Kris Blacka grew up in Nowra and spent her early career in childcare – but the drive to do something more mechanically-minded led her to the home of nuclear science in Australia.
Her interest led her to the Australian Nuclear Science and Technology Organisation (ANSTO) in Sydney’s Lucas Heights, where she joined the 2014 Apprenticeship Program as an apprentice fitter and machinist – which has seen Kris recognised for breaking down barriers in a male-dominated field.
The Bomaderry resident was named as the Woman in Non-traditional Trade Apprentice of the Year, at the 2018 Hunter Valley Training Company (HVTC) Excellence Awards.
“Growing up I idolised my father and would tinker with him around our hobby farm, working on the various cars, tractors or machinery we had on the property at the time,” she said.
“When I was younger I’d always wanted to be ‘one of the boys’ – they did all the cool stuff.
“In my early 30’s I thought, ‘what’s stopping me from doing the cool stuff too?’
“I’m just as capable, and have just as much drive and enthusiasm, as anyone else, so I followed my interests towards a ‘non-traditional trade’, completing a pre-apprenticeship in automotive repair.”
For the purposes of the awards, a non-traditional trade is classified as one in which women represent less than a quarter of apprentices or workers.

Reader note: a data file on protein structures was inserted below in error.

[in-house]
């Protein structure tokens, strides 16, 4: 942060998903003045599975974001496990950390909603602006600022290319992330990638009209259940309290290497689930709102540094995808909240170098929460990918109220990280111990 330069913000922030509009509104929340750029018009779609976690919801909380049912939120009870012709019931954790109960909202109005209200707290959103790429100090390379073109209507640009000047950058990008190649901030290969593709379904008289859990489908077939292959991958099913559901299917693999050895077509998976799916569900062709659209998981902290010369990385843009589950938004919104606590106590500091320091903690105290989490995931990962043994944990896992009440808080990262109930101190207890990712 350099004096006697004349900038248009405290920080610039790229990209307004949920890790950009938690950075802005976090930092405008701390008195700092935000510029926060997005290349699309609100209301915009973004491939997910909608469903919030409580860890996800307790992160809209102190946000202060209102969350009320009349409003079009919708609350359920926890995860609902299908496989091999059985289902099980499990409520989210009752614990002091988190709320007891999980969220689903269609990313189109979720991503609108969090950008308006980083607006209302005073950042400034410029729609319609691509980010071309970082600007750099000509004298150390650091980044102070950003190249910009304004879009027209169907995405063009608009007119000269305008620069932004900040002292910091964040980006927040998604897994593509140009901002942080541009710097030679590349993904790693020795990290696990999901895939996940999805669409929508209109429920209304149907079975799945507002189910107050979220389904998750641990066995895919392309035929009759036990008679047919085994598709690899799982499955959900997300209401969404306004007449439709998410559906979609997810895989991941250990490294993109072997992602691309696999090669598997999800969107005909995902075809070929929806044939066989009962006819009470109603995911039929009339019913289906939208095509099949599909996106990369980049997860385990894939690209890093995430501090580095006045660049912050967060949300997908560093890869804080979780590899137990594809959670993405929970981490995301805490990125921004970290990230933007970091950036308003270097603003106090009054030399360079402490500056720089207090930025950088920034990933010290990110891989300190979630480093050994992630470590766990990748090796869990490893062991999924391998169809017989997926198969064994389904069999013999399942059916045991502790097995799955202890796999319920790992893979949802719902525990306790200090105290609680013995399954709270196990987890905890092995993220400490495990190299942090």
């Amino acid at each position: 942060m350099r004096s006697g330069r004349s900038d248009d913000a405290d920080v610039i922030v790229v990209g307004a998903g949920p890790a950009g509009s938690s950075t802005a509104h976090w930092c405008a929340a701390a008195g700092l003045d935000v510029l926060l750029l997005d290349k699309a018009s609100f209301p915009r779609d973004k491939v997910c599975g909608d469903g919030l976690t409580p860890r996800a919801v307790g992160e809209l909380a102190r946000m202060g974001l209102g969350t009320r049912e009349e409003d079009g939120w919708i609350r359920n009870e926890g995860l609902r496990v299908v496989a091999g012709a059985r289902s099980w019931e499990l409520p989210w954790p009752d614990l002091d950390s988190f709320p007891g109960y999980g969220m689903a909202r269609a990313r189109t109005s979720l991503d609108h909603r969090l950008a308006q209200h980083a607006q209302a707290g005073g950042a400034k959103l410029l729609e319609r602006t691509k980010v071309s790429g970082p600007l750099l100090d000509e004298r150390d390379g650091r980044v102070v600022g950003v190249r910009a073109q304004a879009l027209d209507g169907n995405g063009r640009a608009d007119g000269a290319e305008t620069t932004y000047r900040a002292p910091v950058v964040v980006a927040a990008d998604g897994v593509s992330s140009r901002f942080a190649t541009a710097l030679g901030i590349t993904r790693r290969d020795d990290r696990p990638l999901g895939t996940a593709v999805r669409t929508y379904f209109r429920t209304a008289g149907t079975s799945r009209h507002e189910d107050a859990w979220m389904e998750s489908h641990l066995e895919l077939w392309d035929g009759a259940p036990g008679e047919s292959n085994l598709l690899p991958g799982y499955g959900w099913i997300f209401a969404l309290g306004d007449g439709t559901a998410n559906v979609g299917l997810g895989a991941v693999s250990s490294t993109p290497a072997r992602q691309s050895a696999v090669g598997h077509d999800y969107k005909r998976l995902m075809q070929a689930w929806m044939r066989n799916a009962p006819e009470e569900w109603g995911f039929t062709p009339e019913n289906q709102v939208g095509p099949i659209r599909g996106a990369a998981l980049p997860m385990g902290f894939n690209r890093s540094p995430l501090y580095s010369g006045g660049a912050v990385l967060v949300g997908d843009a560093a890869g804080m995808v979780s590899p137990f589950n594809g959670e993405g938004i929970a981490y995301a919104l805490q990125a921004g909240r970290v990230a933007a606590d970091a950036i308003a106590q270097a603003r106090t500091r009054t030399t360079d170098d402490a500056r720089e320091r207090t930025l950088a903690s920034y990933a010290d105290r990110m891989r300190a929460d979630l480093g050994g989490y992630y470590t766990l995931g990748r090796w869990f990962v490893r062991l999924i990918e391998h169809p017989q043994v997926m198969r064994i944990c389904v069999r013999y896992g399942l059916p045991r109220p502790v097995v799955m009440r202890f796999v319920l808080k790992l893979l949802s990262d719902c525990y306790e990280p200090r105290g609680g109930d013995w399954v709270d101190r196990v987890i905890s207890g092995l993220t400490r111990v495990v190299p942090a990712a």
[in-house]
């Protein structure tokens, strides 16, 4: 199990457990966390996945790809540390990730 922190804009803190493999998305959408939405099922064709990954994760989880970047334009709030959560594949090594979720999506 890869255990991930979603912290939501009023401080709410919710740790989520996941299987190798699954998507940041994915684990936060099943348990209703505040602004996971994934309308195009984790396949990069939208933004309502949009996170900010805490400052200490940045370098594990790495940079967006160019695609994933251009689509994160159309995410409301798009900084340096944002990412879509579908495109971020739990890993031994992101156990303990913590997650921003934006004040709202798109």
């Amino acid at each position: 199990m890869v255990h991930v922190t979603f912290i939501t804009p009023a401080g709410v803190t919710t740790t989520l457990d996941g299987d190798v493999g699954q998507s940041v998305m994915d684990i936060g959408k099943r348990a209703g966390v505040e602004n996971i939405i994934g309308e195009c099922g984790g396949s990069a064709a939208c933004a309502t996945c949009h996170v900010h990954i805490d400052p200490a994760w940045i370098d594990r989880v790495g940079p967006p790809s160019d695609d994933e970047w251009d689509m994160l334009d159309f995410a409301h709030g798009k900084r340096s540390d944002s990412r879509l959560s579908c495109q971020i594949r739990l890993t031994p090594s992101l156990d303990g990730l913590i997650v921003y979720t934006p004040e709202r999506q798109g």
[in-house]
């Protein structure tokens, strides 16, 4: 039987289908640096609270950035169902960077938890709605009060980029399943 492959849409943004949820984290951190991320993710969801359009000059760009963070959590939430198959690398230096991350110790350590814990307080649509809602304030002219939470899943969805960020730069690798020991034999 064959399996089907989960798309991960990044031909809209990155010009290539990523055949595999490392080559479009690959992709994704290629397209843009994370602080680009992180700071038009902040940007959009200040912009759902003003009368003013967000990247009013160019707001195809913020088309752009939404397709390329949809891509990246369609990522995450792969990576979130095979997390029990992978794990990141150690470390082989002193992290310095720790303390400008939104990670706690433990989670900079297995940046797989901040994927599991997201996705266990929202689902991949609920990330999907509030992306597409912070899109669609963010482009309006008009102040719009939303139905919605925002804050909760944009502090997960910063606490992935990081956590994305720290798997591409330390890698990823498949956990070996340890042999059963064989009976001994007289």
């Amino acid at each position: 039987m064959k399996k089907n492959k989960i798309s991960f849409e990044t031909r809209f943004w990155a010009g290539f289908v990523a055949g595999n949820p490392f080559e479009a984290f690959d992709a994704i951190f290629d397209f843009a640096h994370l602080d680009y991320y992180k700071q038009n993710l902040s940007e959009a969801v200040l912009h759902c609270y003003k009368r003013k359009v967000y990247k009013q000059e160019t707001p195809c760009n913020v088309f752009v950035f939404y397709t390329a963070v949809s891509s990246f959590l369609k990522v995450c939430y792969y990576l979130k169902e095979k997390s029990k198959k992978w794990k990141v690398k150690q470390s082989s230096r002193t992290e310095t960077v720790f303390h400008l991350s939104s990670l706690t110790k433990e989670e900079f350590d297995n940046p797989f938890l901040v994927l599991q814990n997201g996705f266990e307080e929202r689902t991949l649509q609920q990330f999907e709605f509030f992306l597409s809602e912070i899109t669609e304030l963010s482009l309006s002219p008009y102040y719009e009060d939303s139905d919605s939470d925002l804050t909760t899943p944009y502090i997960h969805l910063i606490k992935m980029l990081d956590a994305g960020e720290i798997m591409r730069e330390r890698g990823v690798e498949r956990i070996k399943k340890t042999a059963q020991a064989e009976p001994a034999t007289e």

Miss Blacka, who volunteers her time to act as a role model for young women in STEM, noted the importance of visible role models for her own career trajectory.
“I was drawn to applying for the ANSTO Apprenticeship Program when I was handed a flyer with an image of a young woman working on a mechanical vehicle,” she said.
“Even though the position was for a fitter/machinist and not a vehicle mechanic, it gave me hope – I put my best foot forward and now have an ongoing career at ANSTO.
“I commute the hour and a half each way, from Bomaderry to Lucas Heights and back, and wouldn’t change it for the world because I have found a career at ANSTO which I enjoy greatly.”
Miss Blacka works as a Support Officer in the Computerised Maintenance Management Systems Team, following a rotation in that team in the last year of her apprenticeship.
Support Workshops Manager John Sulman said the award was a reflection of the integral role that Kris and her fellow apprentices have played in the high quality of work performed in the ANSTO Support Workshops.
“Our apprentices are the backbone of our workshops, and Kris, in particular, has done an outstanding job during her time with us, bringing unique talents with her into the team,” Mr Sulman said.
“Her award is extremely well-deserved.
“Not only is Kris a credit to ANSTO, but she is an excellent role model for the women following in her footsteps.”
Regan Beckinsale, Early Career Talent and Development Leader, credited the recognition of ANSTO for a second year running to the range of unique opportunities that ANSTO apprentices get.
“Our Apprenticeship and Traineeship Programs are used to support ongoing workforce needs, grow and develop our future workforce, and provide opportunities for the local community,” she said.
“Our apprentices gain full exposure to on-the-job skills with the opportunity to rotate and experience working in all facets of the ANSTO facility.
“Our apprentice alumni have ended up in all kinds of diverse roles across our site, including ongoing positions in the OPAL Reactor team.”
Miss Blacka has also been nominated for the NSW Training Awards Apprentice of the Year, which will be presented in June.